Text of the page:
Why is the founder of Patagonia selling his company?  - Trends-Trends on PC

Why is the founder of Patagonia selling his company? – Trends-Trends on PC

Billionaire Yvon Chouinard puts his company at the service of the environmental cause. But he keeps control of it and avoids $700 million in taxes.

“He is no longer a billionaire. The founder of Patagonia sold his company to fight for the climate.” The New York Times and many other newspapers last week welcomed the gesture of the American Yvon Chouinard, who founded the Patagonia group half a century ago, specializing in the manufacture and sale of climbing equipment and camping. A company which, year after year, generates around a hundred…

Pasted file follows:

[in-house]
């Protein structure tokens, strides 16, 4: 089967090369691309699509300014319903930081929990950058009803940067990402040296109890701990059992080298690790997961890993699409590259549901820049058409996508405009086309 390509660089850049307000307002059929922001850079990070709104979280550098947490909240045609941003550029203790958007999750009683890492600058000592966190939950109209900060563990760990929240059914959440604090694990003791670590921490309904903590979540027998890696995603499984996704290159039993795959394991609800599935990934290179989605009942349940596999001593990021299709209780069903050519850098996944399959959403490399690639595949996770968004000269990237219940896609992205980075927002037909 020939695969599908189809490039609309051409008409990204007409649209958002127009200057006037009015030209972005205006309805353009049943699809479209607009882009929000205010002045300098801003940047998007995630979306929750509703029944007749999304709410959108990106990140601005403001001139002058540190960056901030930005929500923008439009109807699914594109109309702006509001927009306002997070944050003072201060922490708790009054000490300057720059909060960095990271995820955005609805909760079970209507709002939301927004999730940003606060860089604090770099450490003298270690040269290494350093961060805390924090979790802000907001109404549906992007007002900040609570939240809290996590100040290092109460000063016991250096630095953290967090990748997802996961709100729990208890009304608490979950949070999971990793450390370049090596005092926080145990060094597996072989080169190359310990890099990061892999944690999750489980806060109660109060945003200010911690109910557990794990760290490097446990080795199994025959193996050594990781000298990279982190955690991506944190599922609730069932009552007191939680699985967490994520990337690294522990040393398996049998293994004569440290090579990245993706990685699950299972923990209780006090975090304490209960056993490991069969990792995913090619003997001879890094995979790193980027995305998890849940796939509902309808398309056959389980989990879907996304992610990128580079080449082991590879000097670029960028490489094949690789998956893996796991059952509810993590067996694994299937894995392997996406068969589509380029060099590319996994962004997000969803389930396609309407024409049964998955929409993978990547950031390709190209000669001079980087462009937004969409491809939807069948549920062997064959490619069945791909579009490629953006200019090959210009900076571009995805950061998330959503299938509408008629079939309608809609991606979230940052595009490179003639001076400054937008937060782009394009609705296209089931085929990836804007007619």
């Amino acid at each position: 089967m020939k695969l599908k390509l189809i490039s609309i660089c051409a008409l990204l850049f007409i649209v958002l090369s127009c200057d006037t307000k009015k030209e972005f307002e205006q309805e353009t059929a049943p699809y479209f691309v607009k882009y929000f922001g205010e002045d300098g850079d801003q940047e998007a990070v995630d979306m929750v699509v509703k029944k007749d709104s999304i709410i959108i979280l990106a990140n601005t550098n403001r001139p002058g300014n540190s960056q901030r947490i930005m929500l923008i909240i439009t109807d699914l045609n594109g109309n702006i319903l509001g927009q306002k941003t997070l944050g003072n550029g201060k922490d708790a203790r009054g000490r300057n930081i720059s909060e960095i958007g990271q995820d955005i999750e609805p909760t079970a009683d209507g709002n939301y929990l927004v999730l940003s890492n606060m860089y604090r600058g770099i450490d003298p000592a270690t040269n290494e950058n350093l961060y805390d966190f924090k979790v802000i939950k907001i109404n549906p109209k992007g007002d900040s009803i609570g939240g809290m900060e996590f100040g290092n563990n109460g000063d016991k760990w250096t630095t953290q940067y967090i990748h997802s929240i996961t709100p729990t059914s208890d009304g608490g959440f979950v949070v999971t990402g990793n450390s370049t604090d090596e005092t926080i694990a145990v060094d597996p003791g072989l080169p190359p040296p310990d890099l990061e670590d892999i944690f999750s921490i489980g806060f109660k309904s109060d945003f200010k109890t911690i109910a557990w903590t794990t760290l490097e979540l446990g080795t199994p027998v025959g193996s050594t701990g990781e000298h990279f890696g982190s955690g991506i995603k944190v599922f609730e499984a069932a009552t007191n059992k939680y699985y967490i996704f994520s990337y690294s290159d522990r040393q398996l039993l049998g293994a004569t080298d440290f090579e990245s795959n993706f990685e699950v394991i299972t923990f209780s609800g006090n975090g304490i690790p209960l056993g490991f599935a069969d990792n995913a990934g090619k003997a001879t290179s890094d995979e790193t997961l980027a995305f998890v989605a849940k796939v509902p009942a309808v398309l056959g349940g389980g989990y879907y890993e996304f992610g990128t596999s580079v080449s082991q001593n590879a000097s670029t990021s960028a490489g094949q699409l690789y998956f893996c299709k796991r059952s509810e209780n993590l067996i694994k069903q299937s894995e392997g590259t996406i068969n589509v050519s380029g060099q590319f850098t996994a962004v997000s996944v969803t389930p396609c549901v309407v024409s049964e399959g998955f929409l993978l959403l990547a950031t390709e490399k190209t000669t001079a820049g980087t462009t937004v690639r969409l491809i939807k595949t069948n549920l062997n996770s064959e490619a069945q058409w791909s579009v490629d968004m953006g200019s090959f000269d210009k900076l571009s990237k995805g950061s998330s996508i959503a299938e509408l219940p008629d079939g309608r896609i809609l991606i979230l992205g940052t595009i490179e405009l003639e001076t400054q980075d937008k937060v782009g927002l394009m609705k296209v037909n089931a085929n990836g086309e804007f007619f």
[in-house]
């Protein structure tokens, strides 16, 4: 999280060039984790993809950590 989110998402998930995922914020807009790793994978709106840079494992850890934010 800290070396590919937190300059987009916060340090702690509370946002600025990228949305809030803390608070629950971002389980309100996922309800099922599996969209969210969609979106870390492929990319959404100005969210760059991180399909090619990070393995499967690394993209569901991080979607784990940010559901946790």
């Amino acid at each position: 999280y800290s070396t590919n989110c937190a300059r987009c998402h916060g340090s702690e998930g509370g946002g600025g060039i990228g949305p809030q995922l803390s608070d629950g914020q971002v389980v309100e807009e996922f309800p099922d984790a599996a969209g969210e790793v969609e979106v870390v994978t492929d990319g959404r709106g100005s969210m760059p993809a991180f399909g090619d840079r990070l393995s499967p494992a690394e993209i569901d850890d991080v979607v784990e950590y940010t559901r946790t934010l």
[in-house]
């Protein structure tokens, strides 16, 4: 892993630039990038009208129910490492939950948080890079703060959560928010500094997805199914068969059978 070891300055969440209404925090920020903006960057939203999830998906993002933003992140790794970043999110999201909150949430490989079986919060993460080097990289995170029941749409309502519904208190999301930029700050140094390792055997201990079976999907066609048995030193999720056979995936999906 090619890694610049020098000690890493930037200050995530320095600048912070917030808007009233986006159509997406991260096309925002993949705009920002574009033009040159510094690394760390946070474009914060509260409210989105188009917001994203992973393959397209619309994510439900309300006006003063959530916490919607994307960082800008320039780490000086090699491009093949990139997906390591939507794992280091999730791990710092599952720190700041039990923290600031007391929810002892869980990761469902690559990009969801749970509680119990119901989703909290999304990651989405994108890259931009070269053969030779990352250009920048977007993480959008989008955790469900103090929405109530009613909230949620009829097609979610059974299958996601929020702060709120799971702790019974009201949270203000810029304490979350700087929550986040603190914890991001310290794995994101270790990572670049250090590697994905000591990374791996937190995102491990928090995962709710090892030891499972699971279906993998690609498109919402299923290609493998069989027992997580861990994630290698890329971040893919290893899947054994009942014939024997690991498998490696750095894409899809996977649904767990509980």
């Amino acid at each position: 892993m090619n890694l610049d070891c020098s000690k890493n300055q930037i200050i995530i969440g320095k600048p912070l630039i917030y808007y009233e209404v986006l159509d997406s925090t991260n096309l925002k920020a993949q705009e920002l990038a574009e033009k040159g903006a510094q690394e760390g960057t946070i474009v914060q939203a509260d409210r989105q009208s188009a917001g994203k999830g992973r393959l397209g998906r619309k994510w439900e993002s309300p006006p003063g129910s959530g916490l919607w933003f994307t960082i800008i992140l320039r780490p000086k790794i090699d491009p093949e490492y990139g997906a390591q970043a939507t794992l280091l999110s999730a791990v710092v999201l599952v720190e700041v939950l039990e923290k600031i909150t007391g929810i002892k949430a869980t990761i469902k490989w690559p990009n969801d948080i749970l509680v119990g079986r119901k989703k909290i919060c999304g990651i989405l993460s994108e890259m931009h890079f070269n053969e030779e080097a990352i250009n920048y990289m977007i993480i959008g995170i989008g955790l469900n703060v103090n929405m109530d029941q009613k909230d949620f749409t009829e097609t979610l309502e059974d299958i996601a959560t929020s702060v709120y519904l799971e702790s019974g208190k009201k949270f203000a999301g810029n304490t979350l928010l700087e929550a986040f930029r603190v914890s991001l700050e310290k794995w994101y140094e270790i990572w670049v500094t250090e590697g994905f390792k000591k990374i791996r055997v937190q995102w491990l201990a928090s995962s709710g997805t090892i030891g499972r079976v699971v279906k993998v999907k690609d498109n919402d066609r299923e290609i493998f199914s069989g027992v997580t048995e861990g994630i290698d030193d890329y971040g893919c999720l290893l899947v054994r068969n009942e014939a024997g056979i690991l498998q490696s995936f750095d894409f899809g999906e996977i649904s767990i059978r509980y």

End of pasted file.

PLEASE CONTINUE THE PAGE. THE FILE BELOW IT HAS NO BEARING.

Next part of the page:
“He is no longer a billionaire. The founder of Patagonia sold his company to fight for the climate.” The New York Times and many other newspapers last week welcomed the gesture of the American Yvon Chouinard, who founded the Patagonia group half a century ago, specializing in the manufacture and sale of climbing equipment and camping. A company which, year after year, generates a hundred billion dollars in profits per year and which is valued at around 3 billion dollars. Yvon Chouinard has always campaigned for the preservation of the planet. Since 1986, Patagonia has donated 1% of its profits to environmental organizations. But Yvon Chouinard has just struck a blow by announcing that he, his wife and his two children had sold their business to a trust that itself oversees a new non-profit organization, Holdfast Collective, whose purpose is to “fight against climate change and protect the world’s unused land”. The trust will own all of the shares with voting rights of the family (this represents 2% of the capital) and the association will benefit from the remaining 98% of the shares. It will therefore receive 98% of the profits. But is it philanthropy or a tax arrangement? The Bloomberg agency points out that this donation allows the Chouinard family to escape $700 million in capital gains tax that it would have had to pay if it had sold the group. This arrangement also allows the Chouinards to continue to effectively control Patagonia and to retain its seats on the board of directors. Bloomberg recalls that the Chouinards are not the only ones to have recently built such a legal construction to both retain the management of the company, maximize its tax structure but also campaign in favor of its ideas. On the other side of the American political spectrum, the very conservative Barre Seid, who made his fortune in electronic devices, made the same arrangement to support a “pro life” association. So philanthropy or fiscal arrangement? Both, general.

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